Well if local meteorologists learned one lesson this week, if they didn’t know it already, when the models are so split and divergent for a forecast from about 5 days away…odds favor that the EURO model will do the superior job. It took the GFS to the woodshed concerning the evolution of the storm for the middle part of next week and now that the other longer-range models have figured things out (sort of) everybody is playing nice again.
There has been a lot written but experts at this stuff about the superiority of the EURO model, and while no model is perfect, or close to it, this model, time after time seems to do better. Forecasters @ NOAA/NWS usually rely on it much more often than the American model when it comes to creating 6-10 day outlooks. Unfortunately many TV meteorologists sit there and wait for the GFS to come in and base their whole forecast on that one model alone. In some cases it’s because they like the fact that the model comes out 4 times per day, or perhaps they have more parameters to look at more often. Whatever the reason, those are the forecasts that when issued for 4-7 days ahead seem to change a lot more. That’s one reason why I try to keep a very consistent forecast from one day to another for the long range.
The other evening (Thursday) I didn’t have a lot of confidence in what may happen next week. I created a longranger that had the words “Low Confidence Forecast” on it. I don’t seem to remember doing that before, although I’m pretty sure I’ve verbalized those ideas when showing it on the air. Anyway we had a couple of model camps for the potential storm in the central US for early next week. The EURO said no…that it would go towards the US/Mexico border while the NAM/GFS/Canadian said it would sweep through. The EURO said warmth (which I forecasted) the others said nope…more seasonal to slightly below average weather.
Well needless to say, as the saying from one of those Indiana Jones movies said…”he choose wisely.”
Temperatures Monday and Tuesday, perhaps Wednesday as well, should be well into the 40s and perhaps nudging towards 50° (some upside is there). Our storm, which will be in the southern Plains and Texas will eventually curl into the MS Valley area by later WED into THU. We should get rain out of this, with an outside chance of some flakes mixing in as the storm gets closer. This will only happen IF we can dynamically cool the atmosphere down enough to create the snow since we’ll be in a warm airmass ahead of it. So this upcoming week will have temperatures above average through Friday.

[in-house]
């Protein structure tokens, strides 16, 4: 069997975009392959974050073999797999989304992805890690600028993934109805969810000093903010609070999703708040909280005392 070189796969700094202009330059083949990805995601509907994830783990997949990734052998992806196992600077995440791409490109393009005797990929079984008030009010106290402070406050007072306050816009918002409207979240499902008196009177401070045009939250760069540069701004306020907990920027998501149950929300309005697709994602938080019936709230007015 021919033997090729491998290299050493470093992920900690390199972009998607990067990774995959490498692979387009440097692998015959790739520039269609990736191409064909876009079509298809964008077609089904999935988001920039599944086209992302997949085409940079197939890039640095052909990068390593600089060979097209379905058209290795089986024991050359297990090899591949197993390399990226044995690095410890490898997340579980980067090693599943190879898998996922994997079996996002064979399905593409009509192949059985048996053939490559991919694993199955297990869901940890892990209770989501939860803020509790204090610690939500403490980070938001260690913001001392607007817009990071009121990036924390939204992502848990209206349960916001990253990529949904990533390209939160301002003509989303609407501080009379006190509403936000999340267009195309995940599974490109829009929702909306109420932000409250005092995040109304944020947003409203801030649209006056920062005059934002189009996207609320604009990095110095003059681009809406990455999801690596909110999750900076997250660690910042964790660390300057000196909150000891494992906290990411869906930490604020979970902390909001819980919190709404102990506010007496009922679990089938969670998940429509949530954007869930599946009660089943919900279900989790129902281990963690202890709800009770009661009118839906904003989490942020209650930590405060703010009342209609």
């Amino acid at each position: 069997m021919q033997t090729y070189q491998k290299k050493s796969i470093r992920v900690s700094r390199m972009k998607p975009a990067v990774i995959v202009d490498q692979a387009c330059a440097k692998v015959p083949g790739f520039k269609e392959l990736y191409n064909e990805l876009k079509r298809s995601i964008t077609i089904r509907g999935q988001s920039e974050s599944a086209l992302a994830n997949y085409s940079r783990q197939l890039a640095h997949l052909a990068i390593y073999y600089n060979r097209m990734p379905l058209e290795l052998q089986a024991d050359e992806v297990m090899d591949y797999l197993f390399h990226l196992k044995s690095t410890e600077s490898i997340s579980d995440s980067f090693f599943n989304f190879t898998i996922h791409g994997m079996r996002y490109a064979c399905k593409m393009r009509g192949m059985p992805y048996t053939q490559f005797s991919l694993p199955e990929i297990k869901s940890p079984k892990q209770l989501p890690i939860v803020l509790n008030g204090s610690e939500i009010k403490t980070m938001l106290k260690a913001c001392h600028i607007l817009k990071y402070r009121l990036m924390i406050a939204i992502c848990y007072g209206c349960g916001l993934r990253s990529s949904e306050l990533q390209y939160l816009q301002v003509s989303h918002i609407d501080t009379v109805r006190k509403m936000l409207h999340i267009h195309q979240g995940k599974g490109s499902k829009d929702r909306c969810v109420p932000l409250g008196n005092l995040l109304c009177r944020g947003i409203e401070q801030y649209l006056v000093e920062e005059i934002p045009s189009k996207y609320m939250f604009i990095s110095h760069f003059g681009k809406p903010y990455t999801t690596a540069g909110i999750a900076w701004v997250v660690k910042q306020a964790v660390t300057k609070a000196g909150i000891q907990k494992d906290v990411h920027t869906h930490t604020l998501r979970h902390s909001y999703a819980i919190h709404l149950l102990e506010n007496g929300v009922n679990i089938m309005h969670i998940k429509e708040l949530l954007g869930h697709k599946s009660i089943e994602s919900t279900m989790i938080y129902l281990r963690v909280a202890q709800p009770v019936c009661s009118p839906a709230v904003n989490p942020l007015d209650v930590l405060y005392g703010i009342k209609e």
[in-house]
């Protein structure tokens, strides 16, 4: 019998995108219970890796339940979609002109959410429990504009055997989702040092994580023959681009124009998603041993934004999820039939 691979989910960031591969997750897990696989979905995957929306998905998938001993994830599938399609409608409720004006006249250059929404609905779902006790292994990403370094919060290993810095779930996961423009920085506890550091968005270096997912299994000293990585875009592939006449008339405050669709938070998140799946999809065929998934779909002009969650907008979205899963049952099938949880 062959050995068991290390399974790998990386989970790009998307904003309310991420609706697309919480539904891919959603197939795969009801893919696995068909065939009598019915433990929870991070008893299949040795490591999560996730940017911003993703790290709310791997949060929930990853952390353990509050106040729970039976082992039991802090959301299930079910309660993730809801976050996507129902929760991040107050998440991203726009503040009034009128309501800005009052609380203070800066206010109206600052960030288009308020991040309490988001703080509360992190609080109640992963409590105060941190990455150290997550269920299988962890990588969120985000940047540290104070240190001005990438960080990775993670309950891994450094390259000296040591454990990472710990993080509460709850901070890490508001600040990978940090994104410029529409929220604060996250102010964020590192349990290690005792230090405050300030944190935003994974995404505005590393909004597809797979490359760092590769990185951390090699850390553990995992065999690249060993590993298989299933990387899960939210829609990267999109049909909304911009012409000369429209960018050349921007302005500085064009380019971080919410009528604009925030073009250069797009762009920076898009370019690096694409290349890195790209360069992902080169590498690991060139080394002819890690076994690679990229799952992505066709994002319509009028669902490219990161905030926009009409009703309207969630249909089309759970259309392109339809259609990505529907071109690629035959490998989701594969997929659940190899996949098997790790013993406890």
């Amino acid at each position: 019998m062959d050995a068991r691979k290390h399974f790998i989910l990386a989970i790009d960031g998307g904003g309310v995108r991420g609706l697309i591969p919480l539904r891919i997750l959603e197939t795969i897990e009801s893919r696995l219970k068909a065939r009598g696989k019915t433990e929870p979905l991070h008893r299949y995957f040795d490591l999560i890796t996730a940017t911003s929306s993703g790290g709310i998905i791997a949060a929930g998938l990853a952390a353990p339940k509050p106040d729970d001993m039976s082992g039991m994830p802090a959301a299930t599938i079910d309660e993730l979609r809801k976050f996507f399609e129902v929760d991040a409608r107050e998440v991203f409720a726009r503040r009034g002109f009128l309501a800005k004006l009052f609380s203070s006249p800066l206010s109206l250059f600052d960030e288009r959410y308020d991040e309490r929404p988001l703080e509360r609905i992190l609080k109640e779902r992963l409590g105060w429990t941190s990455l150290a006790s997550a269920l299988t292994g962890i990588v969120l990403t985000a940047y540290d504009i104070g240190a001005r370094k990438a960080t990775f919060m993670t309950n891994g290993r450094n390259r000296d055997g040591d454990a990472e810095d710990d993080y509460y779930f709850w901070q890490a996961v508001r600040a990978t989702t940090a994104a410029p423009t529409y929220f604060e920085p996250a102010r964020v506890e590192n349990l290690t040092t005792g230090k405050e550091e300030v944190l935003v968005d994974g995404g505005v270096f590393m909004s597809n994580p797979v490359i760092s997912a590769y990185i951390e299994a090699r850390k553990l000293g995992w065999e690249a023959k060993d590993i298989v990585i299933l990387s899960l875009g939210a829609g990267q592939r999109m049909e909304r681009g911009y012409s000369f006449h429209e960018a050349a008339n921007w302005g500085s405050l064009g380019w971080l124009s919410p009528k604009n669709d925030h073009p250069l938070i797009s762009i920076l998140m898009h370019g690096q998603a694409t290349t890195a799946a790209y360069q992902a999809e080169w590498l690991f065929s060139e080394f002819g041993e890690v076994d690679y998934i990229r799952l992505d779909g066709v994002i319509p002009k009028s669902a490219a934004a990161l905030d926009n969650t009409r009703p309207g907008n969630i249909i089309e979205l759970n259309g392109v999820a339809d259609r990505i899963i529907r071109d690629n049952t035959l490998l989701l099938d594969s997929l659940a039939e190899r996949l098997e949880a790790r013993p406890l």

After that there will be colder air, although the 1st wave of chilly weather will be a combination of Canadian air and some Pacific air. So yes it gets colder next weekend. Keep pin mind however that we’re coming into the coldest time of the winter season over the next couple of weeks, and while the average high is 38° for almost the whole month, in reality, unless highs are in the teens for a few days in a row, which is difficult without snowcover, I’ll consider the 1st cold shot a seasonable shot of cold air…highs in 20s. The thing that needs to be watched for is a storm to usher in this change. How much moisture could get drawn back into a potential weekend storm is a question since the storm on THU will have wiped a bunch of moisture away.
Now where we go from there is a bit more interesting to me. There are signs of a stronger push of cold air (arctic), with some cross polar flow in about 10-12 days or so. take a look at this day 10 forecast of the EURO ensemble run.
Looking at ensemble runs are always beneficial. Whether it’s the ensembles of the GFS (which typically perform better than the operational model, that some forecasters ONLY look at, or in this case the ensemble run of the EURO) it’s a great way of seeing how the different slight variations of the operational model affect the forecast.
This shows some pretty darn cold air at the 5K level (about 850 mbs). When you’re looking at -26°F air up there at that level, that translates into 50-60°+ below temperatures up there. The issue is where does the bulk of that cold air end up going and does it come down in one big chunk, or does it come to the area in pieces.
So the bottom line is that the second week of January will be nicely above average and it thoroughly appears as if the 3rd week of January will be well below average!